About 25% of students who selected fruits and vegetable tossed them in the trash, according to a study by the University of California-Los Angeles and Los Angeles County Department of Health. The study, tracking lunch habits of Los Angeles middle school students, suggests that more fruit and vegetable variety — and giving students input on menu choices — would help boost consumption.
The district is the second-largest in the U.S., and more than 40% of the 650,000 students in the system are obese, according to state researchers.
The study followed student behavior in the fall of 2011, when updated school lunch standards featuring more fruits and vegetables, whole grains and healthy ethnic foods were implemented in Los Angeles County. Researchers tracked leftovers after meals were served (production waste) and what students chose but didn’t eat (plate waste).
The study, published online by Preventive Medicine, found that 10.2% of fruit and 28.7% of vegetable items prepared at the four schools were leftovers.
Of the 2,228 students observed, 32% did not take a fruit item and 40% did not choose a vegetable as part of the meal. About one-third of the girls and one-half of boys did not take any produce item, and about 25% of those who did threw them away without taking a single bite.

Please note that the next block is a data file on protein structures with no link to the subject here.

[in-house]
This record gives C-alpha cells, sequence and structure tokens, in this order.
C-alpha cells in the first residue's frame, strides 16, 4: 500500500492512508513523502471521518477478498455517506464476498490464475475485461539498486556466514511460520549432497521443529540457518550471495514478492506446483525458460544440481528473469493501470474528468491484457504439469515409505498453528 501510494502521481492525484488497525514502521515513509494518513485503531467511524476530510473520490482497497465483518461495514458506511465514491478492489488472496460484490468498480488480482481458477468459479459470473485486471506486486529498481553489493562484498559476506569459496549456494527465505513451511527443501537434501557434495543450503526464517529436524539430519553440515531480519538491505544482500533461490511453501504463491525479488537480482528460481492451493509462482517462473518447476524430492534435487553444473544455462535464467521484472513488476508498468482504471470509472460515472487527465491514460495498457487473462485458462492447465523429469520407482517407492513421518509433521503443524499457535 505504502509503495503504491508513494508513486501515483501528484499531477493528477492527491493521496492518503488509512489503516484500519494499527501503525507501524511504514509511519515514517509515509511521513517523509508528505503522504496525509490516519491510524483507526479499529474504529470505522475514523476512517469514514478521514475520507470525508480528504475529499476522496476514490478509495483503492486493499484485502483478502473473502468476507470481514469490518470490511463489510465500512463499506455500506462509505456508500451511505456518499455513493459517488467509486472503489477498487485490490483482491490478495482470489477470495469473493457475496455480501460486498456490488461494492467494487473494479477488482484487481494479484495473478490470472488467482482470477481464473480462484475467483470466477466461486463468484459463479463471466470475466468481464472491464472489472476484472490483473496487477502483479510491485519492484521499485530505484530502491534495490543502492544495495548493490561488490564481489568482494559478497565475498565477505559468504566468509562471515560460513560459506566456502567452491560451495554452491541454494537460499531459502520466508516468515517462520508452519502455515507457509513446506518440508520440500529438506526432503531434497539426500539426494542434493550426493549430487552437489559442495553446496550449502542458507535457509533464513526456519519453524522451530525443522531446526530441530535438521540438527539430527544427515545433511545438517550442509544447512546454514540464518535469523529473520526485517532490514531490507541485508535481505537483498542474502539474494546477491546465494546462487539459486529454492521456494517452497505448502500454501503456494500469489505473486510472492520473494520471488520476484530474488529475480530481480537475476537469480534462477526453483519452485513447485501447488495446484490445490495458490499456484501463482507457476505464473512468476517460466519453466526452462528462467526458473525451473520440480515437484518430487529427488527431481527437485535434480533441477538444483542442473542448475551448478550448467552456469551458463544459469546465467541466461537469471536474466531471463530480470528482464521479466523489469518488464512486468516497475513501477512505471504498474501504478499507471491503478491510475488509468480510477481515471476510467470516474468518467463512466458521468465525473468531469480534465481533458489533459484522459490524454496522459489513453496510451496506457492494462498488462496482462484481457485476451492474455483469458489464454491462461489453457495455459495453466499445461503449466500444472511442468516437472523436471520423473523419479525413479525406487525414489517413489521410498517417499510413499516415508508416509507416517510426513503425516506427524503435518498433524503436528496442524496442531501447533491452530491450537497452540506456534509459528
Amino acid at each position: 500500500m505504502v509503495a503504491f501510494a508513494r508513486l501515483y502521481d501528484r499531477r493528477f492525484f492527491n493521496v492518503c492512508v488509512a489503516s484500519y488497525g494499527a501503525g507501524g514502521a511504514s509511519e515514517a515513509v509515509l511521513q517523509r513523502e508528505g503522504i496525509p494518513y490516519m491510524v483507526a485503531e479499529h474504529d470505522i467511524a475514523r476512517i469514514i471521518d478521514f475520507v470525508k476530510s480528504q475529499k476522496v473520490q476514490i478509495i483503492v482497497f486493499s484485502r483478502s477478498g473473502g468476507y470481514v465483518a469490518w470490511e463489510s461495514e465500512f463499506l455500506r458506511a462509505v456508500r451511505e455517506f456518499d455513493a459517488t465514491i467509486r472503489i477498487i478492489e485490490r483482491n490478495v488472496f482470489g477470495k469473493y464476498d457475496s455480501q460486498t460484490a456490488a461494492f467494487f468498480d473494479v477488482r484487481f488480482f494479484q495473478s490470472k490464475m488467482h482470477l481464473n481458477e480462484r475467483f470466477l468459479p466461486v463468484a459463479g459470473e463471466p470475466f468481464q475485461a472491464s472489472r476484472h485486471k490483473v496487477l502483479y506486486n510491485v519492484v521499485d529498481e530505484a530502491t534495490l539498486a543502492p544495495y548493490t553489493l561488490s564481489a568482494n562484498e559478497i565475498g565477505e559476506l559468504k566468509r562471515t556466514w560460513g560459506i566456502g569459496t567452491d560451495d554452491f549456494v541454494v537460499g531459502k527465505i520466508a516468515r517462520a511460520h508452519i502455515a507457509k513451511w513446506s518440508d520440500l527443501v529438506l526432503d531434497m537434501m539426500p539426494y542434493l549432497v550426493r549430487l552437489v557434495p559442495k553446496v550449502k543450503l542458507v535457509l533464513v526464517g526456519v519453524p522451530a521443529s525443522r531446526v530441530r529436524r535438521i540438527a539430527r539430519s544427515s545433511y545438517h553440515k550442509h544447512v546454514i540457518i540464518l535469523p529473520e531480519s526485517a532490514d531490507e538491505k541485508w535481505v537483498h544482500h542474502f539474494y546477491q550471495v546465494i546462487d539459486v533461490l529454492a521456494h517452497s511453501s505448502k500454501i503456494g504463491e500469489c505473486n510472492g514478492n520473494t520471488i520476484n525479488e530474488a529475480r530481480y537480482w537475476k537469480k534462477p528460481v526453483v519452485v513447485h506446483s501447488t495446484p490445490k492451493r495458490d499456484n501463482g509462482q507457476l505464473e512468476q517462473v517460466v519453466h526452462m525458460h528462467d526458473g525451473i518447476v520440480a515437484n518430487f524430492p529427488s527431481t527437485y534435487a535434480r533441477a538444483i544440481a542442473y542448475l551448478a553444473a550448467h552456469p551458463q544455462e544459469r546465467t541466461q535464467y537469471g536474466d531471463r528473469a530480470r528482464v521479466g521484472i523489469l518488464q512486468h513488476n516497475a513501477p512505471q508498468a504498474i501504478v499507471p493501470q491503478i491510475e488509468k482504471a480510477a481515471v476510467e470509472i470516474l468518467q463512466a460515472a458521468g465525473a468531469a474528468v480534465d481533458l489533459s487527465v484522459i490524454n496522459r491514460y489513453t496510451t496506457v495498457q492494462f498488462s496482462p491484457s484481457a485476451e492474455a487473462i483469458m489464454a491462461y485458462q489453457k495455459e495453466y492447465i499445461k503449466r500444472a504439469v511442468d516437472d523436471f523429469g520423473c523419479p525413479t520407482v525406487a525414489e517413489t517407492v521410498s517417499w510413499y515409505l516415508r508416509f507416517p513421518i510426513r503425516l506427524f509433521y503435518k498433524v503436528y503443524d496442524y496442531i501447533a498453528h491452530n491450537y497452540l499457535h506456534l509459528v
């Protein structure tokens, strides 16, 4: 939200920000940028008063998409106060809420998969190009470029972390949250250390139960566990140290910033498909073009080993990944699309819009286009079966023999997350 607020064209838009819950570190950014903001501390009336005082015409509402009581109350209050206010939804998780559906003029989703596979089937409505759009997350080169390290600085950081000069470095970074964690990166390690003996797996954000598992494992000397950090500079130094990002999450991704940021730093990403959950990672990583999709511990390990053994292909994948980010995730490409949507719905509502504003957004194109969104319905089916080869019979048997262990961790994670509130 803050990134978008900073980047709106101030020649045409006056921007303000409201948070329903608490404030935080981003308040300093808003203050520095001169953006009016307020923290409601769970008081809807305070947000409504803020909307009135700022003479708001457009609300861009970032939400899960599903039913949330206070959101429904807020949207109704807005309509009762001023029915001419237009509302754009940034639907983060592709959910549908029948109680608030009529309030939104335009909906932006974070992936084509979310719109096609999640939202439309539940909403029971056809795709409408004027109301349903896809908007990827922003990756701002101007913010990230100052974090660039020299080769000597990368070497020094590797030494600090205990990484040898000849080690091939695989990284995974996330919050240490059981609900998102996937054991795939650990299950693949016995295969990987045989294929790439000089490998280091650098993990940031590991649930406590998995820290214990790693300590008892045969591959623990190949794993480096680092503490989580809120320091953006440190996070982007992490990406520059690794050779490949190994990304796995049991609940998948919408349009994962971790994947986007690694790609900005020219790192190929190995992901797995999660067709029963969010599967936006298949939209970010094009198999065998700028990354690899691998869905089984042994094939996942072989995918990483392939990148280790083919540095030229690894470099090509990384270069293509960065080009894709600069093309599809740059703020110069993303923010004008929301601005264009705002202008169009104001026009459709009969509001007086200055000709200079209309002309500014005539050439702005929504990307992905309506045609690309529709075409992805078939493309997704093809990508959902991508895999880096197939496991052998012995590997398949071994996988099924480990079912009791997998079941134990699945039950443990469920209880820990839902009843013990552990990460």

Boys consistently threw away more fruit and vegetables without tasting them than girls, according to a news release about the study.
The study said waste of fruits and vegetables is substantial, but that can be reversed with a good selection of high-quality fruits and vegetables in a salad bar setting can reduce plate waste, said Tom Stenzel, president of the United Fresh Produce Association, Washington, D.C.
“If you give kids four, five, six choices, I don’t think there will be a single kid who doesn’t take something,” he said.
Study co-author William McCarthy, professor of health policy and management at the UCLA Fielding School of Public Health, said increasing students’ consumption of fruits and vegetables is challenging, but with the rising rates of obesity “getting students to expand their range of acceptable fruits and vegetables is an important goal.”
Researchers recommend several strategies to boost demand:
- Involve students in menu decisions;
- Offer a variety of fruits and vegetables;
- Schedule recess or physical education classes before lunch;
- Encourage students to participate in a school garden program; and
- Promote the new school menu choices.